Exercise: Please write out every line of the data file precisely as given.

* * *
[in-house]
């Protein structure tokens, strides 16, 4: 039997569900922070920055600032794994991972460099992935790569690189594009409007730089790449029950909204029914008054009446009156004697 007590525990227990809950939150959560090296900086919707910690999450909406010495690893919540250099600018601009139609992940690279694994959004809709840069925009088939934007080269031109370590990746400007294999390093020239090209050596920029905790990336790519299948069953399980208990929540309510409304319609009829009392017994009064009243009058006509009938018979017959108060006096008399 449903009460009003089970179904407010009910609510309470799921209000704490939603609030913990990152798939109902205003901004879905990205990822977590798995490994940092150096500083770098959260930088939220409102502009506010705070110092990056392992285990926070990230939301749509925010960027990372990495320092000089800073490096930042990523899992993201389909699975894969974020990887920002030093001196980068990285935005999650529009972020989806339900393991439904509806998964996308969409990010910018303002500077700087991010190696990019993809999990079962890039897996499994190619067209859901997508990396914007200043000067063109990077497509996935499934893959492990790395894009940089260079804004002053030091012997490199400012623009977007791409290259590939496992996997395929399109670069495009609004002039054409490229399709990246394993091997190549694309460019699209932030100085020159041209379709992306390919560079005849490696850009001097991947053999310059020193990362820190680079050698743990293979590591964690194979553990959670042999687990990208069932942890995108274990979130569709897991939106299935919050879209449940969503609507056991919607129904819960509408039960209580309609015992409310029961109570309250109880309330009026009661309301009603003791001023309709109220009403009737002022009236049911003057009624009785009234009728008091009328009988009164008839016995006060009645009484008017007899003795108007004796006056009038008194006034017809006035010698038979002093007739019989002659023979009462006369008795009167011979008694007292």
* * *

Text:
[in-house]
């Protein structure tokens, strides 16, 4: 039997569900922070920055600032794994991972460099992935790569690189594009409007730089790449029950909204029914008054009446009156004697 007590525990227990809950939150959560090296900086919707910690999450909406010495690893919540250099600018601009139609992940690279694994959004809709840069925009088939934007080269031109370590990746400007294999390093020239090209050596920029905790990336790519299948069953399980208990929540309510409304319609009829009392017994009064009243009058006509009938018979017959108060006096008399 449903009460009003089970179904407010009910609510309470799921209000704490939603609030913990990152798939109902205003901004879905990205990822977590798995490994940092150096500083770098959260930088939220409102502009506010705070110092990056392992285990926070990230939301749509925010960027990372990495320092000089800073490096930042990523899992993201389909699975894969974020990887920002030093001196980068990285935005999650529009972020989806339900393991439904509806998964996308969409990010910018303002500077700087991010190696990019993809999990079962890039897996499994190619067209859901997508990396914007200043000067063109990077497509996935499934893959492990790395894009940089260079804004002053030091012997490199400012623009977007791409290259590939496992996997395929399109670069495009609004002039054409490229399709990246394993091997190549694309460019699209932030100085020159041209379709992306390919560079005849490696850009001097991947053999310059020193990362820190680079050698743990293979590591964690194979553990959670042999687990990208069932942890995108274990979130569709897991939106299935919050879209449940969503609507056991919607129904819960509408039960209580309609015992409310029961109570309250109880309330009026009661309301009603003791001023309709109220009403009737002022009236049911003057009624009785009234009728008091009328009988009164008839016995006060009645009484008017007899003795108007004796006056009038008194006034017809006035010698038979002093007739019989002659023979009462006369008795009167011979008694007292």